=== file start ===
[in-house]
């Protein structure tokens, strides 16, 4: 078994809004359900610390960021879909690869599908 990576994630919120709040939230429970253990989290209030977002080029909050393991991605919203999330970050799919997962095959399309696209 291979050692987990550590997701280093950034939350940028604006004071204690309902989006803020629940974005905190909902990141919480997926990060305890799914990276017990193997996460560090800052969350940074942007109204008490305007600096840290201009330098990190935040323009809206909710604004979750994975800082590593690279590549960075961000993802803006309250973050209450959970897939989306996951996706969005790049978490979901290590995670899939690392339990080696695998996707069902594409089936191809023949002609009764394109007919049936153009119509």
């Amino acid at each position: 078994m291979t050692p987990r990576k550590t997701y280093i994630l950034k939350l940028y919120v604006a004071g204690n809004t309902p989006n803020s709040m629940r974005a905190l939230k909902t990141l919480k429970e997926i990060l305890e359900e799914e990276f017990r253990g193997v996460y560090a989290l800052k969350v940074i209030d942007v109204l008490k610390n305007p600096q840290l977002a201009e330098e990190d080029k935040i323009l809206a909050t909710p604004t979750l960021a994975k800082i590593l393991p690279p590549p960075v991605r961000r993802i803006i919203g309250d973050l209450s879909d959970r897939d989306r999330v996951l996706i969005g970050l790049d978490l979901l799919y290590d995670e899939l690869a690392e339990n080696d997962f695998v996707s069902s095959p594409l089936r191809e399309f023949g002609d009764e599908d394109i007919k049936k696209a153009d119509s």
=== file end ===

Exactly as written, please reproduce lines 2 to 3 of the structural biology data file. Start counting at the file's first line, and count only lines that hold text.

């Protein structure tokens, strides 16, 4: 078994809004359900610390960021879909690869599908 990576994630919120709040939230429970253990989290209030977002080029909050393991991605919203999330970050799919997962095959399309696209 291979050692987990550590997701280093950034939350940028604006004071204690309902989006803020629940974005905190909902990141919480997926990060305890799914990276017990193997996460560090800052969350940074942007109204008490305007600096840290201009330098990190935040323009809206909710604004979750994975800082590593690279590549960075961000993802803006309250973050209450959970897939989306996951996706969005790049978490979901290590995670899939690392339990080696695998996707069902594409089936191809023949002609009764394109007919049936153009119509």
């Amino acid at each position: 078994m291979t050692p987990r990576k550590t997701y280093i994630l950034k939350l940028y919120v604006a004071g204690n809004t309902p989006n803020s709040m629940r974005a905190l939230k909902t990141l919480k429970e997926i990060l305890e359900e799914e990276f017990r253990g193997v996460y560090a989290l800052k969350v940074i209030d942007v109204l008490k610390n305007p600096q840290l977002a201009e330098e990190d080029k935040i323009l809206a909050t909710p604004t979750l960021a994975k800082i590593l393991p690279p590549p960075v991605r961000r993802i803006i919203g309250d973050l209450s879909d959970r897939d989306r999330v996951l996706i969005g970050l790049d978490l979901l799919y290590d995670e899939l690869a690392e339990n080696d997962f695998v996707s069902s095959p594409l089936r191809e399309f023949g002609d009764e599908d394109i007919k049936k696209a153009d119509s």